How does she deal with a really bad book when sitting in the same room with its author? Not making the questions first-person is Kgoleng’s strategy. “So I'll say, ‘Look here. This is the issue. What kind of relationship do you have with your editor? They way that you treat this way - can you explain why?’ I give advice as well. I do that off air, so I'm not killing them in front of everyone. I also do it off air because the reader wants to hear the story; they don't want to get involved in how the story was produced.”
Kgoleng, who reads up to 12 sizable books a month as part of her job, says South Africa does have very good young writers. “There are brilliant young writers,” she says. “Like Kate White. I thought her story ‘Emily Green and Me’ was brilliant. It was inspired and it has universal appeal. The whole notion of, ‘If I give you my heart, a part of me tries to live through you to try to achieve closure that I didn't get in my own life’. She's written it well, the imagery is right and she's put in the social and the political backdrop. You get young writers who are able to do that.
“Niq Mhlongo must write some more books already, I'm getting tired of waiting. Kgebetli Moele knows how to treat subject matter. He wrote ‘The Book of the Dead’. On the nonfiction side, Jacob Dlamini is a brilliant writer,” she says.
The industry is not structured in a way to help artists, says Kgoleng, which leads to a drop in quality as writers struggle to balance their art with the pressures of putting food on the table. “Our writers have to read as well, and they need to find the space and time,” she says. “That's why we need patrons. We need to have rich people who have money to look after our writers. That's how it has been throughout history. There was patronage from the rich, the moneyed and the powerful.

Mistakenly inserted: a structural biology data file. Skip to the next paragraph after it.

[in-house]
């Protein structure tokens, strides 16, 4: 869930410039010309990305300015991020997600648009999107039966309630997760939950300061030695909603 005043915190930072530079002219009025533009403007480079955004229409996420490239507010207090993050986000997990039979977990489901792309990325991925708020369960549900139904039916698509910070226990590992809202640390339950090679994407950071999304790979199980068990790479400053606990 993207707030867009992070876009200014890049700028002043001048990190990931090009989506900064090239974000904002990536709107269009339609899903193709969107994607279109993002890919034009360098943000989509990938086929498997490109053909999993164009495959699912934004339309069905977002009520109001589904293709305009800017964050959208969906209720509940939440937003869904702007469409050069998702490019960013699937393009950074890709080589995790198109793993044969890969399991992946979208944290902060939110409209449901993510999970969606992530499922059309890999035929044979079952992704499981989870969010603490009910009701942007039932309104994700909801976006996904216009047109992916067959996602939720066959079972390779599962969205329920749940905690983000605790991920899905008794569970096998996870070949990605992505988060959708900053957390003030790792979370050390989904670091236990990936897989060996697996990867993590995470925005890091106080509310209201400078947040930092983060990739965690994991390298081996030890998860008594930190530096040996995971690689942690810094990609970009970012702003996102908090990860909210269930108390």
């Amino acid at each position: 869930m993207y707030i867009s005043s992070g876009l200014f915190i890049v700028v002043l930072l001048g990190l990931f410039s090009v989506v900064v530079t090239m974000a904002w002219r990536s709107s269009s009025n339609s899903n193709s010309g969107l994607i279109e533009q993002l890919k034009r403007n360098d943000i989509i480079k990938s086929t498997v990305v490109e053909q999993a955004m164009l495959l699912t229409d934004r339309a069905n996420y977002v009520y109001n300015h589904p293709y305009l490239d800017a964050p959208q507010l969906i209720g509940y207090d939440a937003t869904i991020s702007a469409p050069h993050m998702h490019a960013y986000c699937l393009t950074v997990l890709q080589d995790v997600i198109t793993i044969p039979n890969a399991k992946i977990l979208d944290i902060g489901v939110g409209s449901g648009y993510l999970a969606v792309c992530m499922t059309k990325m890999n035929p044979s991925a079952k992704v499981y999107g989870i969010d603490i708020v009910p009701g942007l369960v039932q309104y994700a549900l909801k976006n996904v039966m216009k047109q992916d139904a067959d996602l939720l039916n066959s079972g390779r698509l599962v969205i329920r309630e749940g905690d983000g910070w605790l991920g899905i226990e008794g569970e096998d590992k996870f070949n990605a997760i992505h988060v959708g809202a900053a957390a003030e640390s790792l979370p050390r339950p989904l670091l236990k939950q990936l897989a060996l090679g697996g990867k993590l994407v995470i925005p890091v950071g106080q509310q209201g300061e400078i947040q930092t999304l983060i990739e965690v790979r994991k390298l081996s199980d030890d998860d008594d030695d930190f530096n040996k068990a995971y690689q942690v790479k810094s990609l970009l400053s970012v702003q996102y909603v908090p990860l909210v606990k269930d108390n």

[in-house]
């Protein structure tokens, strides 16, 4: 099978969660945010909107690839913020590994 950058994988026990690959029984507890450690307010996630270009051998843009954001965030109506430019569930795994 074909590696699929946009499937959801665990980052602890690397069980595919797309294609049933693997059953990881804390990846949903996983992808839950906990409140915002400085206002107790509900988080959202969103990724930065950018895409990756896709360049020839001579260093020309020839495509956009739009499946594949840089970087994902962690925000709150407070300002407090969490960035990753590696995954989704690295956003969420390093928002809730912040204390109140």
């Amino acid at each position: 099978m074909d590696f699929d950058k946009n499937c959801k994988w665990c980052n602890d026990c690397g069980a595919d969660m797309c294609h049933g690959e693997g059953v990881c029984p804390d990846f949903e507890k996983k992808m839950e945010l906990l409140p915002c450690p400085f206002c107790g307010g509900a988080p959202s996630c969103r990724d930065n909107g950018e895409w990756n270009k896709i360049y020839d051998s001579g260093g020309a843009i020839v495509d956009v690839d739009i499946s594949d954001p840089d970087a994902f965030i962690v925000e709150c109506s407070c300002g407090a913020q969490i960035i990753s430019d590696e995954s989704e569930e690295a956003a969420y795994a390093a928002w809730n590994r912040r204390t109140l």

“These people need time, they need money and they need to be put in a room to write, and they need to be given their wine to drink and given the experiences [necessary for their writing]. Unfortunately, they don't and that's what compromises the quality of the writing that's coming out. The potential is there.
“If Michelangelo had been put under pressure to paint the Sistine Chapel under deadline within six months, it wouldn't look the way it looks today,” Kgoleng says.
The great South African novel of our times can be written, Kgoleng believes, if we would only give writers the support they need to churn out books. “We need to look after our writers, give them time to write and then they'll write lots and lots, and from that the great South African novel will come,” she says. “Look at India and Nigeria. For every brilliant book that comes out of there, there are probably thousands of really crappy ones.
“On the other hand some people say you should write on an empty stomach. But that comes with many other things that can destroy a writer's spirit,” she says.
Speaking of the future of South African books, Kgoleng says it is time for our books to move on. “I do feel writers feel their books need to be relevant to the ‘now’,” she says. “If you're already giving yourself criteria before you even start, how are you going to write the book? I'd like to reach a point where writers don't feel like they're the custodians of ‘this’ [moment in South Africa’s history], and therefore need to write in a certain way. They don't get to be brash, provocative and lyrical because you're trying to represent where society is supposed to go. That's not your duty as a writer.”
But we are moving in the right direction, Kgoleng feels. “I'd like to reach a point where we are post-post-apartheid,” she says. “What I find refreshing is that we are trying to find new stories that are not weighed down by the narrative of the past.” DM
Photo: Thato Mogotsi.